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GP Week : Issue 191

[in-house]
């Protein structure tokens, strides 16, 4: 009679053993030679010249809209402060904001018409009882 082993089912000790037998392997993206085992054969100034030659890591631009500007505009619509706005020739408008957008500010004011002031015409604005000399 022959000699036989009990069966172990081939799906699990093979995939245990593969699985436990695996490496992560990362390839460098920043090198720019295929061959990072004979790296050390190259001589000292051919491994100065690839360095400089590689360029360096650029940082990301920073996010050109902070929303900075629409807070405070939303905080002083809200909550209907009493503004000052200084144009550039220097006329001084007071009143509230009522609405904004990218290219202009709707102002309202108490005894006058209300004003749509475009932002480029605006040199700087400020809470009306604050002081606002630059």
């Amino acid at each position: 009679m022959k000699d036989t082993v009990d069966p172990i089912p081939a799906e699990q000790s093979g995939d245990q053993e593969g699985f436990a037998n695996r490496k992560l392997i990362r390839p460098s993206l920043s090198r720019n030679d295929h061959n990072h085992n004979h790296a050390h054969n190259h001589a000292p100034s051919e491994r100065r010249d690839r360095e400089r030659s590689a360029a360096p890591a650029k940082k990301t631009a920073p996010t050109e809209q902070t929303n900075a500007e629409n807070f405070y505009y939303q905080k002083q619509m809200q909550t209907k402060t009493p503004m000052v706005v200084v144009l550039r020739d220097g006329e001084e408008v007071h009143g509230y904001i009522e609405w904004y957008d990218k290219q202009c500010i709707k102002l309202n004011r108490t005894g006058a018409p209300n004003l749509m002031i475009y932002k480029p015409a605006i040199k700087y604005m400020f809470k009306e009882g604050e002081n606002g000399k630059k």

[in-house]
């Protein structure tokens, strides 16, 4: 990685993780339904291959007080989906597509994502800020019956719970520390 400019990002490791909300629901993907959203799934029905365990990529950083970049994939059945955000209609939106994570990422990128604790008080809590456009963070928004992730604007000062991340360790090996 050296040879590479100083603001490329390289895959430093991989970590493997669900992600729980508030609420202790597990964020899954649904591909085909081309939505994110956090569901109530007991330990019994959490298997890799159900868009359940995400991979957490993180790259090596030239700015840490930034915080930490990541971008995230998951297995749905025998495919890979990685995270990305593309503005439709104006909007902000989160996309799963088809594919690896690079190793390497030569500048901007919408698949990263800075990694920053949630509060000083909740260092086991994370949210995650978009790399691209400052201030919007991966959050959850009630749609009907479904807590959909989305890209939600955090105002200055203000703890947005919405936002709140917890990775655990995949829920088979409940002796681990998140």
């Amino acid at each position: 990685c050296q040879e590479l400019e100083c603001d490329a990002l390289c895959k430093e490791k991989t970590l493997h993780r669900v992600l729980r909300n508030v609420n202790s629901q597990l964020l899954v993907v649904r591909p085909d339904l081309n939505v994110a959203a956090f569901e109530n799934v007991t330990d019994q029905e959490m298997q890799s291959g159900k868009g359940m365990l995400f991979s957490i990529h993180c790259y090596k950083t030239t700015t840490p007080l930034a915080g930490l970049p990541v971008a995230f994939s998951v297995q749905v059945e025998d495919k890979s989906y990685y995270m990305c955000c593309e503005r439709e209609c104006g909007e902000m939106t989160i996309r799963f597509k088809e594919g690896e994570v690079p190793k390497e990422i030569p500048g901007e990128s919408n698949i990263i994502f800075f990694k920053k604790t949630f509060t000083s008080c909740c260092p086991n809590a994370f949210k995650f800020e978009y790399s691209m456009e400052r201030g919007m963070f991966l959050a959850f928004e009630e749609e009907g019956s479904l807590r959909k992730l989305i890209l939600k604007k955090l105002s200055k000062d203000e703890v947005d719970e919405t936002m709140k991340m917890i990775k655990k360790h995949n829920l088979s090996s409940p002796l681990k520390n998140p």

Nobody could have predicted the outcome of the events at Aragon. The events themselves were familiar enough. Marc Marquez braking so late he nearly ran up the back of Pedrosa, then going on to win the race. But Pedrosa’s fate, ironically on his 28th birthday, was one in a million. Marquez did brush the back of Pedrosa’s bike, but so lightly it appeared to have no effect. Until he opened the throttle, a few metres down the track. With a whoop and a holler the Repsol Honda lit up its back tyre, slewed sideways, and pitched the rider headlong over the high side. Pedrosa had already passed Marquez and closed up on wannabe runaway Lorenzo, poised to attack. Victory was clearly possible. He needed it, to regain ground in the title battle. The rest was as often before, where the long straight helped Honda regain the upper hand. Marquez ran wide and lost two seconds, halved that within three 5.078-km laps of the interesting and scenic Motorland Aragon circuit, and by lap 14 of 23 was ahead. Lorenzo stayed close in a fine ride, but by the end his run of two wins was brought to an end by almost 1.4 seconds. Team-mate Rossi had qualified fourth and would have finished fourth but for Pedrosa’s absence. But he counted further progress – he was only five thousandths off the front row, and 10 seconds off the winner – halving the gap at Indianapolis, so he could claim encouraging progress. But he had to work for it. Stefan Bradl (LCR Honda) was his companion throughout, joined and finally passed by Alvaro Bautista’s similar FUN&GO bike. Cal Crutchlow (Monster Yamaha) was close throughout, still less than a second at the end. Team-mate Smith was a distant seventh; the Marlboro Ducati pair had been in close company again until Nicky Hayden had a run through the gravel, leaving Dovizioso to a solitary eight, and himself scrabbling back to ninth, ahead of Andrea Iannone’s B-team Ducati. Espargaro was again top CRT bike. As things stand, Marquez is looking invincible on 278 points, with Lorenzo 39 adrift on 239, and no-score Pedrosa (219) a yawning 59, with four races to go. Moto2 went to surprise second-time winner Nico Terol’s Aspar Suter by a runaway from pole; but the focus was on the title rivals Pol Espargaro (Tuenti Kalex) and Scott Redding (Marc VDS Kalex). Redding fought hard from 13th on the grid and held second until after half distance. By the end both Pol and his team-mate Tito Rabat were ahead, the latter claiming second place. Redding’s lead shrank again, 215 points to Espargaro’s 195. Another Moto3 thriller was between the usual Spanish gang, but with points leader Luis Salom (Red Bull KTM) this time off the back and battling for fourth. Alex Rins (Estrella KTM) finally held off Maverick Vinales (Calvo KTM) after a race-long battle of inches. Third-placed Alex Marquez (Estrella KTM) was with them for much of the way, before fading for a safe rostrum finish. Salom’s fourth came narrowly, after a vigorous last-lap to-and-fro battle with Miguel Oliveira’s Mahindra; the loss of top points reduced his advantage over Rins, after the latter’s second win in a row, 259 points to 250, with Vinales still so close on 247. MOTOGP >>> nEWs BROKEN CABLE, BROKEN dREAMS AT THWARTEd SPANISH SHOWdOWN 14 GPWEEK.com // 14 GPWEEK.com // PARTNERS: